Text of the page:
TCA Srinivasa Raghavan

‘Tiger' and the Tigress

Updated on: May 12, 2011
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‘Tiger' Karan Singh has published his correspondence with Indira Gandhi. It was a cordial relationship which died after he asked her to resign in June 1975, when the Allahabad High Court ruled against her.

Unlike the British who preserve their letters and publish them eventually to serve the latent Peeping Tom in all of us while making some money, Indians in public life have tended not to do so. Our history has been poorer for that, because valuable source material has not come into public domain.

Thankfully, there has been a gradual change in this preference for privacy over the last decade and half. Indians who held high public office have begun publishing their memoirs. Much of it is dross but, inevitably, a few grams of gold do emerge from the sand.

But not many have opted for publishing their correspondences which are always more revealing.

It is just as well, therefore, that Dr Karan Singh, former ‘Maharaja' of Kashmir, former Union Cabinet Minister, Sanskrit scholar and, at one time, a political confidante of Indira Gandhi, has made bold to do so.

The volume has been edited by Professor Jawaid Alam of Jamia Milia University in Delhi. His footnoting is perfect but — unconsciously perhaps — he has got the title the wrong way around. It should have been select correspondence between Karan Singh and Indira Gandhi, and not the other way. After all, it is his letters that have been published, not hers.

This reversal of the order is indicative of the culture that Indira Gandhi fostered in the Congress. It still persists, as we saw when the Prime Minister, Dr Manmohan Singh, said last year that Mr Rahul Gandhi would make a fine cabinet minister, quite forgetting that Mr Gandhi has not done much to demonstrate his skills and abilities so far.

Cold shoulder

This set of correspondence also reveals Indira Gandhi's attitude to people. You could not tell her she was wrong. If you did, then no matter what the earlier relationship was, she would give you the cold shoulder.

Dr Singh says she was actually quite a nice person. Well, de mortuis, nil nisi bonum (of the dead, nothing but good should be said). But you have to read this book to see what a change there was when a day after the Allahabad High Court held her election void on June 12, 1975, he made the mistake of writing to her, telling her she should resign.

This earned him her annoyance. Earlier, when he wrote to her, she would reply warmly, even to the extent of calling him by his nickname Tiger; after that, the letters became mere official acknowledgements.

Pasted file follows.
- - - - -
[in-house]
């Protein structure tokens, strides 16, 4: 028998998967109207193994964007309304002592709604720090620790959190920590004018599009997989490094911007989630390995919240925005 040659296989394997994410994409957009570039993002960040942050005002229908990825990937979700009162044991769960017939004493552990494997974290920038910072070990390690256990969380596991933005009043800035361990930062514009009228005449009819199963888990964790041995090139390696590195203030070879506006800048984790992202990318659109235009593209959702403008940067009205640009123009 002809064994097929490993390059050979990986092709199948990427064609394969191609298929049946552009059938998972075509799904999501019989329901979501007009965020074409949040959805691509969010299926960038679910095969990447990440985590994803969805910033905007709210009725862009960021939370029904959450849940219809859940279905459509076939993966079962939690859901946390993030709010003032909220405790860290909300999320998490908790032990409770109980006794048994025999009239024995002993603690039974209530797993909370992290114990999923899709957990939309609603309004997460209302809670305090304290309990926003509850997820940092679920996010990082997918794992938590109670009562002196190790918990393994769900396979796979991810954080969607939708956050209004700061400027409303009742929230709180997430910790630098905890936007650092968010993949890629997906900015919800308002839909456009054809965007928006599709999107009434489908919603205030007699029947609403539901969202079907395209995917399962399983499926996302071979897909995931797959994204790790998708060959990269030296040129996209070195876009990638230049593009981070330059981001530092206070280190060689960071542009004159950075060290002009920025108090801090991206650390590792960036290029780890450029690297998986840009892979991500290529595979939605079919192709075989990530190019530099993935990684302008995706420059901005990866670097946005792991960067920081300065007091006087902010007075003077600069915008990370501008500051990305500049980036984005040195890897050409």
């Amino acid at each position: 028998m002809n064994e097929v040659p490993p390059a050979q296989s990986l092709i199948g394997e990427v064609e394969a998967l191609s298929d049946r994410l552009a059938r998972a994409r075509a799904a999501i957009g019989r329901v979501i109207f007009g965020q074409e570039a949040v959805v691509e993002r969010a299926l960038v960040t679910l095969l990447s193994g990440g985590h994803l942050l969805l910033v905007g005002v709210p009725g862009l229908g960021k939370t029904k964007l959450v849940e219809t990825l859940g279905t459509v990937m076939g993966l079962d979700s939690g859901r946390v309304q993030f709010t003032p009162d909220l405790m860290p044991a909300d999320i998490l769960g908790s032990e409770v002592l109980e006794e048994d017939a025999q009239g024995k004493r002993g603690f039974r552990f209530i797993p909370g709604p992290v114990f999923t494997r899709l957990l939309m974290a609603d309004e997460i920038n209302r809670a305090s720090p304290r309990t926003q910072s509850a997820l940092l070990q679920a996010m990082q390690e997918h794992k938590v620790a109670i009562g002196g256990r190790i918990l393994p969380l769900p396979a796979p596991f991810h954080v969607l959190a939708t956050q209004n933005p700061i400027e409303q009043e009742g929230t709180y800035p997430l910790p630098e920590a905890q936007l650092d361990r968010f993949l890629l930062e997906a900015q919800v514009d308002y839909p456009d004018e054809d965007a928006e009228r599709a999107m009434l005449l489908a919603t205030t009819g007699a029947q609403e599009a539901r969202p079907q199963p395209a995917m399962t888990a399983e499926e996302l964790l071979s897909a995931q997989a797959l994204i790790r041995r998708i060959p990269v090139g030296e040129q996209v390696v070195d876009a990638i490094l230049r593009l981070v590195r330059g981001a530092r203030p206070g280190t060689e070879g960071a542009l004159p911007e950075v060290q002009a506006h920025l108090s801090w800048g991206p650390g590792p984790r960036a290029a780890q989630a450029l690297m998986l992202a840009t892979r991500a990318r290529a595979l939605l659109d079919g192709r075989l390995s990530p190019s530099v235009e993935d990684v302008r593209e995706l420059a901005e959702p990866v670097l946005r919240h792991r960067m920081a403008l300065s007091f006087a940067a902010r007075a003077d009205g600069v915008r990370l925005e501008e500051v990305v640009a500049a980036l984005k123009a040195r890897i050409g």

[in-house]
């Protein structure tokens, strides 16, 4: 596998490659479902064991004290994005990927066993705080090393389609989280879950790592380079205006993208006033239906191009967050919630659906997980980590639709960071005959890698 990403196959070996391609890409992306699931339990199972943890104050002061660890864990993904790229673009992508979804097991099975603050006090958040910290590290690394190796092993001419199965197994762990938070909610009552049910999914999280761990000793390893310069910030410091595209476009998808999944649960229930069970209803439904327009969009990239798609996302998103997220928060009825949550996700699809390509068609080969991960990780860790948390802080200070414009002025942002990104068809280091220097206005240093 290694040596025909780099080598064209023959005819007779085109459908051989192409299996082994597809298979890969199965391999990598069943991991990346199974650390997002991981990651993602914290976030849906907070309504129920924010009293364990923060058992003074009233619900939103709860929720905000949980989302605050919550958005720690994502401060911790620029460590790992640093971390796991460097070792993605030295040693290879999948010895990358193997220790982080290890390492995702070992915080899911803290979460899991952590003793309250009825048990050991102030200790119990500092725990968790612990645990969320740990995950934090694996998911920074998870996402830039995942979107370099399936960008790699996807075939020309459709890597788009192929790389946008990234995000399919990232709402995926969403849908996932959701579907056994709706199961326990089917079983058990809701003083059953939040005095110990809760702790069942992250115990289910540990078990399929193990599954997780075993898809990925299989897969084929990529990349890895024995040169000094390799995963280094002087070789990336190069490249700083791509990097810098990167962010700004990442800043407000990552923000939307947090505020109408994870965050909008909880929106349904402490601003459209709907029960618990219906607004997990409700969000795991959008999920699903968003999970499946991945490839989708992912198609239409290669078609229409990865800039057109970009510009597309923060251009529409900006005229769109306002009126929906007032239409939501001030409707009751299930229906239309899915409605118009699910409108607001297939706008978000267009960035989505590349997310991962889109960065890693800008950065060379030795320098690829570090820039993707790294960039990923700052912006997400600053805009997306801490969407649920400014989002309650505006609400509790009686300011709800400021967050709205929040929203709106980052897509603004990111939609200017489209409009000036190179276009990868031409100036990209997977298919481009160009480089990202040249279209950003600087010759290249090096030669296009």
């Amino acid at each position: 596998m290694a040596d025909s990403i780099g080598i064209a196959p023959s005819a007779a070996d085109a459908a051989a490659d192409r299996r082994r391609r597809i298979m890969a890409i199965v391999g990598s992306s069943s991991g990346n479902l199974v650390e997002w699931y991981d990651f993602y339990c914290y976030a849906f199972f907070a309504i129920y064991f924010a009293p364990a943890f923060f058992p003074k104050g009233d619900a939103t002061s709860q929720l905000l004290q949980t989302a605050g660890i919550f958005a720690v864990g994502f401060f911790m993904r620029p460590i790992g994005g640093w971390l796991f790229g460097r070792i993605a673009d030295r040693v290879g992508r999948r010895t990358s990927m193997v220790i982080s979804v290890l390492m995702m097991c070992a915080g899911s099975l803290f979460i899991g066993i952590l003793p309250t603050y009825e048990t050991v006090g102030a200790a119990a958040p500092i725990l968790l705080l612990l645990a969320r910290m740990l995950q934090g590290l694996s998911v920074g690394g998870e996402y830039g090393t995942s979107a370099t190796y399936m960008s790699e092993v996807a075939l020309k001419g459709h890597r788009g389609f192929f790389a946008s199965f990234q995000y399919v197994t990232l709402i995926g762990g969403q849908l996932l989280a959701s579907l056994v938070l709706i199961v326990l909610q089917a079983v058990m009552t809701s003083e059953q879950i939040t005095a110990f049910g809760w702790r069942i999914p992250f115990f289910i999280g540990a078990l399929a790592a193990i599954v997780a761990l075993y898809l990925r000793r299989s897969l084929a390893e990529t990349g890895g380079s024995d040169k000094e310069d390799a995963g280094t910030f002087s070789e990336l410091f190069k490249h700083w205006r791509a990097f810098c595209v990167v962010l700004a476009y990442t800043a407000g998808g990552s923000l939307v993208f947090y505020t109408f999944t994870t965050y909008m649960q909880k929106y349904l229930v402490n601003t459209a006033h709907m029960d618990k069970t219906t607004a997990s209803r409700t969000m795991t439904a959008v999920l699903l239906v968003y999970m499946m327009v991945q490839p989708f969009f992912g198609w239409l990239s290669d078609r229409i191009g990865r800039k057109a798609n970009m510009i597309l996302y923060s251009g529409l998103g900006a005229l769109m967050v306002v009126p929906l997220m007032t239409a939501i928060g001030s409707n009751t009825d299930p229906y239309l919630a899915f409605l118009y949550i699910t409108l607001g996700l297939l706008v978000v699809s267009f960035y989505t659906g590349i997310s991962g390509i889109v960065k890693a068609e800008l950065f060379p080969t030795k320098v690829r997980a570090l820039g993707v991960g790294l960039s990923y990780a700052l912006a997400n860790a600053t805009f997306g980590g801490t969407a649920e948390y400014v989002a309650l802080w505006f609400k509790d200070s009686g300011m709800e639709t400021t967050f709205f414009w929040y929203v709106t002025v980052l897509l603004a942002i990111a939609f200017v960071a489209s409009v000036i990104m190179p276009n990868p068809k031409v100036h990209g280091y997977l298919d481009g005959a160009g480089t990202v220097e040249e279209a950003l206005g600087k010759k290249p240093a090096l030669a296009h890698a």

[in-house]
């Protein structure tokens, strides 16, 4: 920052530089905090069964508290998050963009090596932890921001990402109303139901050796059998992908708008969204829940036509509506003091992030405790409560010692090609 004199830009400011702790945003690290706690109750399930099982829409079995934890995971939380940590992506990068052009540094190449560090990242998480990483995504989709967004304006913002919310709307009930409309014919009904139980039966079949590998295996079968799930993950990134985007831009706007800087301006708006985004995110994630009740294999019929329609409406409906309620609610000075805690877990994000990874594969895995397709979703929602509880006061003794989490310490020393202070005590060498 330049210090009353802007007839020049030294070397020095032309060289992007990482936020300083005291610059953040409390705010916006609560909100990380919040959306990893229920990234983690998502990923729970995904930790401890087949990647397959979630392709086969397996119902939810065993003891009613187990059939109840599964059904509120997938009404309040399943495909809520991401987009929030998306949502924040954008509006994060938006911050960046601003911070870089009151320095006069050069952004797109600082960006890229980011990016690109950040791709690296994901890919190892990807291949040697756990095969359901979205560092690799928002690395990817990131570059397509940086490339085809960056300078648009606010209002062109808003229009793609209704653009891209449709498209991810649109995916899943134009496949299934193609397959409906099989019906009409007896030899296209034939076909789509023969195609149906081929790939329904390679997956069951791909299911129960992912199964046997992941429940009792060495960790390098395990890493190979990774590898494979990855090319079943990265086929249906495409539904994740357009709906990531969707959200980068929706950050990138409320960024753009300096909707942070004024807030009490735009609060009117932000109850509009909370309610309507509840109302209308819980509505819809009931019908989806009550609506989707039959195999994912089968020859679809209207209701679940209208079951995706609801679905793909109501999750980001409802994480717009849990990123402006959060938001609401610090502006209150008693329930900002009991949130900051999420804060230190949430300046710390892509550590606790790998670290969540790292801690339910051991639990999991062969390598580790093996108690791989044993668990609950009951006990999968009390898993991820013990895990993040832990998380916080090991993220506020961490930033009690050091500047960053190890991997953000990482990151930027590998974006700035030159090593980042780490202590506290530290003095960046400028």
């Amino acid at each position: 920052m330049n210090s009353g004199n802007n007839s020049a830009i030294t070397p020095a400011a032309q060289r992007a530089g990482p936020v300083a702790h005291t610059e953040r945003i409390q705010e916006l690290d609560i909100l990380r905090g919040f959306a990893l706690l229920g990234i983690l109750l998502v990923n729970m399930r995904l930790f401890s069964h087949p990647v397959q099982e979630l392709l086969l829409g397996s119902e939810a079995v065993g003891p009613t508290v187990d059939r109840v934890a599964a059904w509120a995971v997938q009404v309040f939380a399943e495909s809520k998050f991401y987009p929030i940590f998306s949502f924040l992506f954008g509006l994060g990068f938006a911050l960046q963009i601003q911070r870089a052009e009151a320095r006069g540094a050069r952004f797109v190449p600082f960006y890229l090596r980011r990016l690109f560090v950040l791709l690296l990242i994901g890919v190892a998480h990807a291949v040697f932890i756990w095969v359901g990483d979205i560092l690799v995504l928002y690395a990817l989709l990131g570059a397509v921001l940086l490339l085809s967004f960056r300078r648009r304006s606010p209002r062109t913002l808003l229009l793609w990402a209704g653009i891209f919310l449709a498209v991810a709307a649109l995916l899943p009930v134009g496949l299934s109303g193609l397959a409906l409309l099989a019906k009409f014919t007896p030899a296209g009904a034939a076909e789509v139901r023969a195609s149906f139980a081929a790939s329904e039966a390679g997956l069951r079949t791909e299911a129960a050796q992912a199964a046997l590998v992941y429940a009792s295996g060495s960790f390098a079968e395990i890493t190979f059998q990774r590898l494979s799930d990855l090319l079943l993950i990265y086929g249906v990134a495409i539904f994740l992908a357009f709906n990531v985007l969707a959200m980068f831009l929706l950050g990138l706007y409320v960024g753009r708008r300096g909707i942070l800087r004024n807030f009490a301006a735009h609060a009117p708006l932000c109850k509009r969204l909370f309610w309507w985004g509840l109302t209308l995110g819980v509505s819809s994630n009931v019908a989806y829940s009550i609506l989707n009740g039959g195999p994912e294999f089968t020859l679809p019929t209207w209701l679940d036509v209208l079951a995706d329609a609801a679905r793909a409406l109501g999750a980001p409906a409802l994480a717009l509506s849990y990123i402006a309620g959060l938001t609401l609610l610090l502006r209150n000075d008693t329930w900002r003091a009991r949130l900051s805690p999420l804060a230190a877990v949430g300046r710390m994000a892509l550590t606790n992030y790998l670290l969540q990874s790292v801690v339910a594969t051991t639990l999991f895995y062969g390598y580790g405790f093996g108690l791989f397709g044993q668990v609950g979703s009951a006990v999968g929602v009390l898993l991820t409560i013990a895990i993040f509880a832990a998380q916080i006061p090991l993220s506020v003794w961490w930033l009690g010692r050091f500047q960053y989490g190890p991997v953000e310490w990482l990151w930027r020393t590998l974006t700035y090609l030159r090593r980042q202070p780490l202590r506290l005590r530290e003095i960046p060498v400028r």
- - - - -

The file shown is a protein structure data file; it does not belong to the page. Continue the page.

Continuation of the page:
More often than not, they went unanswered, as when he protested in August 1975 about a report in the Indian Express that he, Karan Singh, had instigated a massacre of Muslims in 1948.

I was only 16 then, wrote Dr Singh to Indira Gandhi; I was in New York; I was in hospital; I will sue the paper; how dare one of your Cabinet Ministers spread such things about me when censorship is in force; please guide me, madam.

No guidance was forthcoming. Instead, two months later, on October 22, he got a rap on the knuckles in the matter of some out-of-turn promotions of some doctors. Watch it, said Indira Gandhi.

Dr Singh replied, in a rather plaintive tone, a week later on October 29, that she had been misinformed. That is the last letter until March 1980. Earlier, in January 1980, she had been re-elected as Prime Minister after the defeat of 1977.

So, did he not write to her at all between November 1975 and March 1980? Indira Gandhi does not seem to have replied to his letter of March 1980 which was about Auroville.

He kept writing, she sometimes replied, always curtly. The last letter from him is dated October 23, 1984, eight days before she was assassinated. It was about setting up a tourism institute. She didn't get around to replying.

The Maharaja's fortunes

Dr Singh has included a large number of letters he wrote to her about Indian Airlines and Air India. He used to be minister for civil aviation and faced the same problems as his successors, confirming the old adage that you can't straighten a dog's tail.

He wrote on October 7, 1972, that, of the many solutions being suggested, merger was one and setting up a holding company another. It was a long letter full of ideas — and Indira Gandhi ignored it completely.

At least, no reply has been included in this book. Instead she wrote on November 5, 1972:

Dear Tiger,

I should have been delighted to come and hear Amjad Ali, but, as you know, the first days of Parliament are extremely rushed and I am normally in Parliament till very late.

Yours sincerely,

Indira Gandhi.

Published on June 21, 2011

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